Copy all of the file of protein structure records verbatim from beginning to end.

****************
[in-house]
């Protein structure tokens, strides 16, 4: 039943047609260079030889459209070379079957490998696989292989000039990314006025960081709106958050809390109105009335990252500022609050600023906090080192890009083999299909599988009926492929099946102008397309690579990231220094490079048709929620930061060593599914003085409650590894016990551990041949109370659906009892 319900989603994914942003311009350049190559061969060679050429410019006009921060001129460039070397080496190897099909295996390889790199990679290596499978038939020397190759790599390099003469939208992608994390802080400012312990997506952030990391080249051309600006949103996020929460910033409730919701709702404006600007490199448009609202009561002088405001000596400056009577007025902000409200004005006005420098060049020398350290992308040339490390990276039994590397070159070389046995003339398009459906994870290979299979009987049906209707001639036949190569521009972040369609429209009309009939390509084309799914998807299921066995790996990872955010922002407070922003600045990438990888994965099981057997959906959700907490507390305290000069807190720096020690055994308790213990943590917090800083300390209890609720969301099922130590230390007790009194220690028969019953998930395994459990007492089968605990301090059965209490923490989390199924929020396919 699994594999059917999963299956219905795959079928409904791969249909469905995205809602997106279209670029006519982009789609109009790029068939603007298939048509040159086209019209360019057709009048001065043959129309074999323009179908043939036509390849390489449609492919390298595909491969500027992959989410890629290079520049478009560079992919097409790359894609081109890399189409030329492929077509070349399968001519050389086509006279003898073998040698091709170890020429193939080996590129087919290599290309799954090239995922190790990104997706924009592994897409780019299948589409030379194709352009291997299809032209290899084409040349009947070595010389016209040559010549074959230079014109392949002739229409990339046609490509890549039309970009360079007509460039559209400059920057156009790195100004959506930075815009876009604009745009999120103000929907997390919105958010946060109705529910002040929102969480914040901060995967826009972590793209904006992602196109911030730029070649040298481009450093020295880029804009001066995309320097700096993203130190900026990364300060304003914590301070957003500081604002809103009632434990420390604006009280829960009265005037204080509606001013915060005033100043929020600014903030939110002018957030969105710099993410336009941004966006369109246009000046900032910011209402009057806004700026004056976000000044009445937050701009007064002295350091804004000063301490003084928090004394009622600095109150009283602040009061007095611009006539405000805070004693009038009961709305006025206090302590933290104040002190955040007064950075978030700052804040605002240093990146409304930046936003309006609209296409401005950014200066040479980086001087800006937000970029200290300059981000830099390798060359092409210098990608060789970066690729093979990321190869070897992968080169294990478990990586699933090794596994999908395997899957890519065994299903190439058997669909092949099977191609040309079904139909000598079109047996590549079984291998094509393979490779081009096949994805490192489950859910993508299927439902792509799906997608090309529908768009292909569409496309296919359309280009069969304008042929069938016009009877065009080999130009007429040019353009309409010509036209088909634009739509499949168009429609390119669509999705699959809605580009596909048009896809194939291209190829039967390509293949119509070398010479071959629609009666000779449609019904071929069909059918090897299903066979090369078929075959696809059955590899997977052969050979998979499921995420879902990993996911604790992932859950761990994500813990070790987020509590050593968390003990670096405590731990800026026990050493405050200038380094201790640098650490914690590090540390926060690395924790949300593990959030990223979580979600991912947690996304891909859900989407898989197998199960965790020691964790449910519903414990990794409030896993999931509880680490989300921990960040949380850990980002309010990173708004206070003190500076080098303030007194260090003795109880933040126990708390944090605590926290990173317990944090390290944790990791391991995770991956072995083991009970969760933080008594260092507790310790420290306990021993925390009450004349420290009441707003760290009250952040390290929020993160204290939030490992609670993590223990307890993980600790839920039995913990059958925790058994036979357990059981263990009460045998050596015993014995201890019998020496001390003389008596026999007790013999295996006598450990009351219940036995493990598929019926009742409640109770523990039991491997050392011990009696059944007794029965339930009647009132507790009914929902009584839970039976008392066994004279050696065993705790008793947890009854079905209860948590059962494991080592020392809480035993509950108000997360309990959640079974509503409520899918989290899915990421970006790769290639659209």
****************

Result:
[in-house]
């Protein structure tokens, strides 16, 4: 039943047609260079030889459209070379079957490998696989292989000039990314006025960081709106958050809390109105009335990252500022609050600023906090080192890009083999299909599988009926492929099946102008397309690579990231220094490079048709929620930061060593599914003085409650590894016990551990041949109370659906009892 319900989603994914942003311009350049190559061969060679050429410019006009921060001129460039070397080496190897099909295996390889790199990679290596499978038939020397190759790599390099003469939208992608994390802080400012312990997506952030990391080249051309600006949103996020929460910033409730919701709702404006600007490199448009609202009561002088405001000596400056009577007025902000409200004005006005420098060049020398350290992308040339490390990276039994590397070159070389046995003339398009459906994870290979299979009987049906209707001639036949190569521009972040369609429209009309009939390509084309799914998807299921066995790996990872955010922002407070922003600045990438990888994965099981057997959906959700907490507390305290000069807190720096020690055994308790213990943590917090800083300390209890609720969301099922130590230390007790009194220690028969019953998930395994459990007492089968605990301090059965209490923490989390199924929020396919 699994594999059917999963299956219905795959079928409904791969249909469905995205809602997106279209670029006519982009789609109009790029068939603007298939048509040159086209019209360019057709009048001065043959129309074999323009179908043939036509390849390489449609492919390298595909491969500027992959989410890629290079520049478009560079992919097409790359894609081109890399189409030329492929077509070349399968001519050389086509006279003898073998040698091709170890020429193939080996590129087919290599290309799954090239995922190790990104997706924009592994897409780019299948589409030379194709352009291997299809032209290899084409040349009947070595010389016209040559010549074959230079014109392949002739229409990339046609490509890549039309970009360079007509460039559209400059920057156009790195100004959506930075815009876009604009745009999120103000929907997390919105958010946060109705529910002040929102969480914040901060995967826009972590793209904006992602196109911030730029070649040298481009450093020295880029804009001066995309320097700096993203130190900026990364300060304003914590301070957003500081604002809103009632434990420390604006009280829960009265005037204080509606001013915060005033100043929020600014903030939110002018957030969105710099993410336009941004966006369109246009000046900032910011209402009057806004700026004056976000000044009445937050701009007064002295350091804004000063301490003084928090004394009622600095109150009283602040009061007095611009006539405000805070004693009038009961709305006025206090302590933290104040002190955040007064950075978030700052804040605002240093990146409304930046936003309006609209296409401005950014200066040479980086001087800006937000970029200290300059981000830099390798060359092409210098990608060789970066690729093979990321190869070897992968080169294990478990990586699933090794596994999908395997899957890519065994299903190439058997669909092949099977191609040309079904139909000598079109047996590549079984291998094509393979490779081009096949994805490192489950859910993508299927439902792509799906997608090309529908768009292909569409496309296919359309280009069969304008042929069938016009009877065009080999130009007429040019353009309409010509036209088909634009739509499949168009429609390119669509999705699959809605580009596909048009896809194939291209190829039967390509293949119509070398010479071959629609009666000779449609019904071929069909059918090897299903066979090369078929075959696809059955590899997977052969050979998979499921995420879902990993996911604790992932859950761990994500813990070790987020509590050593968390003990670096405590731990800026026990050493405050200038380094201790640098650490914690590090540390926060690395924790949300593990959030990223979580979600991912947690996304891909859900989407898989197998199960965790020691964790449910519903414990990794409030896993999931509880680490989300921990960040949380850990980002309010990173708004206070003190500076080098303030007194260090003795109880933040126990708390944090605590926290990173317990944090390290944790990791391991995770991956072995083991009970969760933080008594260092507790310790420290306990021993925390009450004349420290009441707003760290009250952040390290929020993160204290939030490992609670993590223990307890993980600790839920039995913990059958925790058994036979357990059981263990009460045998050596015993014995201890019998020496001390003389008596026999007790013999295996006598450990009351219940036995493990598929019926009742409640109770523990039991491997050392011990009696059944007794029965339930009647009132507790009914929902009584839970039976008392066994004279050696065993705790008793947890009854079905209860948590059962494991080592020392809480035993509950108000997360309990959640079974509503409520899918989290899915990421970006790769290639659209």